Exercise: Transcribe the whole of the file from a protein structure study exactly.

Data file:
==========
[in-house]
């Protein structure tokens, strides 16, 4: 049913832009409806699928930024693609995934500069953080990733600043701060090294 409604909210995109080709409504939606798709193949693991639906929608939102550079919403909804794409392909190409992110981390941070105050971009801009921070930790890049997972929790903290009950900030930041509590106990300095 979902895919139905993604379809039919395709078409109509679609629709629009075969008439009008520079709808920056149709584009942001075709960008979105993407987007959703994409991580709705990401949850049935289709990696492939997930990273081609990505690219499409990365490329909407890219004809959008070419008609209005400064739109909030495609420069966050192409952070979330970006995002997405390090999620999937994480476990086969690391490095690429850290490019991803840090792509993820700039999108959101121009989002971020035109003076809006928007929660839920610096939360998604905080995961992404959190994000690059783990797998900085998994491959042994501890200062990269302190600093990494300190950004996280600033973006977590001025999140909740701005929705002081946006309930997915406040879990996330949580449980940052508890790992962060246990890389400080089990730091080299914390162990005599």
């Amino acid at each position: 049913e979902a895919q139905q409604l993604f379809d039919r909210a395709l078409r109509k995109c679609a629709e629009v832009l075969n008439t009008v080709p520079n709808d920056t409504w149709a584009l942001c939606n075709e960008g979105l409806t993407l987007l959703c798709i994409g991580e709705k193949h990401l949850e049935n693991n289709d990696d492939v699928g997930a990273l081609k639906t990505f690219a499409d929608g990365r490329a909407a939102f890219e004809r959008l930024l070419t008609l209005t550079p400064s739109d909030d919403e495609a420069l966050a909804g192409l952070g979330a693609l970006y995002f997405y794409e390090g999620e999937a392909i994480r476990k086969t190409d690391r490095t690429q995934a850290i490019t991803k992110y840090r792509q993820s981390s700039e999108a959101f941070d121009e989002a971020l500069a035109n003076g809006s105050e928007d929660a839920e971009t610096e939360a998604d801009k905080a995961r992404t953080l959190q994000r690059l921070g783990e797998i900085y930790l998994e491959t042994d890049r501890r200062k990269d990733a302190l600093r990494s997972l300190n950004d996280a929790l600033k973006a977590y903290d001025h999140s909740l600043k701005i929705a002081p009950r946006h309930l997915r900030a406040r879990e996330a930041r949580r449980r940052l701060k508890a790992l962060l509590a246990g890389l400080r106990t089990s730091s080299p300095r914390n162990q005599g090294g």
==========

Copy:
[in-house]
């Protein structure tokens, strides 16, 4: 049913832009409806699928930024693609995934500069953080990733600043701060090294 409604909210995109080709409504939606798709193949693991639906929608939102550079919403909804794409392909190409992110981390941070105050971009801009921070930790890049997972929790903290009950900030930041509590106990300095 979902895919139905993604379809039919395709078409109509679609629709629009075969008439009008520079709808920056149709584009942001075709960008979105993407987007959703994409991580709705990401949850049935289709990696492939997930990273081609990505690219499409990365490329909407890219004809959008070419008609209005400064739109909030495609420069966050192409952070979330970006995002997405390090999620999937994480476990086969690391490095690429850290490019991803840090792509993820700039999108959101121009989002971020035109003076809006928007929660839920610096939360998604905080995961992404959190994000690059783990797998900085998994491959042994501890200062990269302190600093990494300190950004996280600033973006977590001025999140909740701005929705002081946006309930997915406040879990996330949580449980940052508890790992962060246990890389400080089990730091080299914390162990005599």
């Amino acid at each position: 049913e979902a895919q139905q409604l993604f379809d039919r909210a395709l078409r109509k995109c679609a629709e629009v832009l075969n008439t009008v080709p520079n709808d920056t409504w149709a584009l942001c939606n075709e960008g979105l409806t993407l987007l959703c798709i994409g991580e709705k193949h990401l949850e049935n693991n289709d990696d492939v699928g997930a990273l081609k639906t990505f690219a499409d929608g990365r490329a909407a939102f890219e004809r959008l930024l070419t008609l209005t550079p400064s739109d909030d919403e495609a420069l966050a909804g192409l952070g979330a693609l970006y995002f997405y794409e390090g999620e999937a392909i994480r476990k086969t190409d690391r490095t690429q995934a850290i490019t991803k992110y840090r792509q993820s981390s700039e999108a959101f941070d121009e989002a971020l500069a035109n003076g809006s105050e928007d929660a839920e971009t610096e939360a998604d801009k905080a995961r992404t953080l959190q994000r690059l921070g783990e797998i900085y930790l998994e491959t042994d890049r501890r200062k990269d990733a302190l600093r990494s997972l300190n950004d996280a929790l600033k973006a977590y903290d001025h999140s909740l600043k701005i929705a002081p009950r946006h309930l997915r900030a406040r879990e996330a930041r949580r449980r940052l701060k508890a790992l962060l509590a246990g890389l400080r106990t089990s730091s080299p300095r914390n162990q005599g090294g």